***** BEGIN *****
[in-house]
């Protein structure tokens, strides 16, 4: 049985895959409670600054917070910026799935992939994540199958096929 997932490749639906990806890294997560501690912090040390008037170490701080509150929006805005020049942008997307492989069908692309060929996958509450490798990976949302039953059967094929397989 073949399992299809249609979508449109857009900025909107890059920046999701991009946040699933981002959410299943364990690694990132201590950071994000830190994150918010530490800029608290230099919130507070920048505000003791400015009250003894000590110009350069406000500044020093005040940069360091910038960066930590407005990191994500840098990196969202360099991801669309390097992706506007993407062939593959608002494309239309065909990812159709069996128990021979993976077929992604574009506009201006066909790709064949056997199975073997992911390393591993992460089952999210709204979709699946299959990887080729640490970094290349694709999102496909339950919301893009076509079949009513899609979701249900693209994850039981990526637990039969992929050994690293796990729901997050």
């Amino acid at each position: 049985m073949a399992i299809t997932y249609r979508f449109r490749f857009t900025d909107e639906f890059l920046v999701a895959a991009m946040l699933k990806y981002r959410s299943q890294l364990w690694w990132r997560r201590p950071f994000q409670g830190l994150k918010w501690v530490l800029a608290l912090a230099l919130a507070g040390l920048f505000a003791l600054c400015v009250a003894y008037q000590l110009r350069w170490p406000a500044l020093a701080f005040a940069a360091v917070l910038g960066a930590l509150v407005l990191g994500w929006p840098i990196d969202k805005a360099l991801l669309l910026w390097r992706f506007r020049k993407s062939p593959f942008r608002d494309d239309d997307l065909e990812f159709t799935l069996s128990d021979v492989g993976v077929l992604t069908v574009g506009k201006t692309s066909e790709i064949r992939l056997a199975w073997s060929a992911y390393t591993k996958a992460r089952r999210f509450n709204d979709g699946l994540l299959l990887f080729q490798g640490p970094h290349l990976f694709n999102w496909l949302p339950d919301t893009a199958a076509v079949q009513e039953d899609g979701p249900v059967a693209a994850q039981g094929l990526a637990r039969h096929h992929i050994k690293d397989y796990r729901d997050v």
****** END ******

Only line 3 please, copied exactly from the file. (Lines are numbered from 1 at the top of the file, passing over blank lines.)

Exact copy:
């Amino acid at each position: 049985m073949a399992i299809t997932y249609r979508f449109r490749f857009t900025d909107e639906f890059l920046v999701a895959a991009m946040l699933k990806y981002r959410s299943q890294l364990w690694w990132r997560r201590p950071f994000q409670g830190l994150k918010w501690v530490l800029a608290l912090a230099l919130a507070g040390l920048f505000a003791l600054c400015v009250a003894y008037q000590l110009r350069w170490p406000a500044l020093a701080f005040a940069a360091v917070l910038g960066a930590l509150v407005l990191g994500w929006p840098i990196d969202k805005a360099l991801l669309l910026w390097r992706f506007r020049k993407s062939p593959f942008r608002d494309d239309d997307l065909e990812f159709t799935l069996s128990d021979v492989g993976v077929l992604t069908v574009g506009k201006t692309s066909e790709i064949r992939l056997a199975w073997s060929a992911y390393t591993k996958a992460r089952r999210f509450n709204d979709g699946l994540l299959l990887f080729q490798g640490p970094h290349l990976f694709n999102w496909l949302p339950d919301t893009a199958a076509v079949q009513e039953d899609g979701p249900v059967a693209a994850q039981g094929l990526a637990r039969h096929h992929i050994k690293d397989y796990r729901d997050v």